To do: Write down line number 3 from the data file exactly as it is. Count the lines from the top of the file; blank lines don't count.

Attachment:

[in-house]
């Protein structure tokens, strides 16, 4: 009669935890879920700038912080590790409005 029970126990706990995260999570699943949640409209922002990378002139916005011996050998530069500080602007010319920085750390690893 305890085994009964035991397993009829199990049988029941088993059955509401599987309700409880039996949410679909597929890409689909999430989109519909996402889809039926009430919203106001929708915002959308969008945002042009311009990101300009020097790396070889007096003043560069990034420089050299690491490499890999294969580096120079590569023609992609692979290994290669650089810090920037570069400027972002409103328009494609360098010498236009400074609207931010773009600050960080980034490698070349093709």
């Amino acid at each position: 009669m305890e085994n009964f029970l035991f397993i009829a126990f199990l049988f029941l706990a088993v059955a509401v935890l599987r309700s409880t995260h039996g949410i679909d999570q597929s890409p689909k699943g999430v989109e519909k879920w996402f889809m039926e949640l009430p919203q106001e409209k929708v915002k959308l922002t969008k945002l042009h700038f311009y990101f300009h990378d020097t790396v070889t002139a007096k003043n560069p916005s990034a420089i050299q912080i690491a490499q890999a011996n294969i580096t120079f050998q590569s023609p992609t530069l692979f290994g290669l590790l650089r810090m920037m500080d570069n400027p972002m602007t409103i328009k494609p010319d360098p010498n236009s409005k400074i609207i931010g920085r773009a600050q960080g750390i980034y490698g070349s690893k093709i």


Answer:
């Amino acid at each position: 009669m305890e085994n009964f029970l035991f397993i009829a126990f199990l049988f029941l706990a088993v059955a509401v935890l599987r309700s409880t995260h039996g949410i679909d999570q597929s890409p689909k699943g999430v989109e519909k879920w996402f889809m039926e949640l009430p919203q106001e409209k929708v915002k959308l922002t969008k945002l042009h700038f311009y990101f300009h990378d020097t790396v070889t002139a007096k003043n560069p916005s990034a420089i050299q912080i690491a490499q890999a011996n294969i580096t120079f050998q590569s023609p992609t530069l692979f290994g290669l590790l650089r810090m920037m500080d570069n400027p972002m602007t409103i328009k494609p010319d360098p010498n236009s409005k400074i609207i931010g920085r773009a600050q960080g750390i980034y490698g070349s690893k093709i």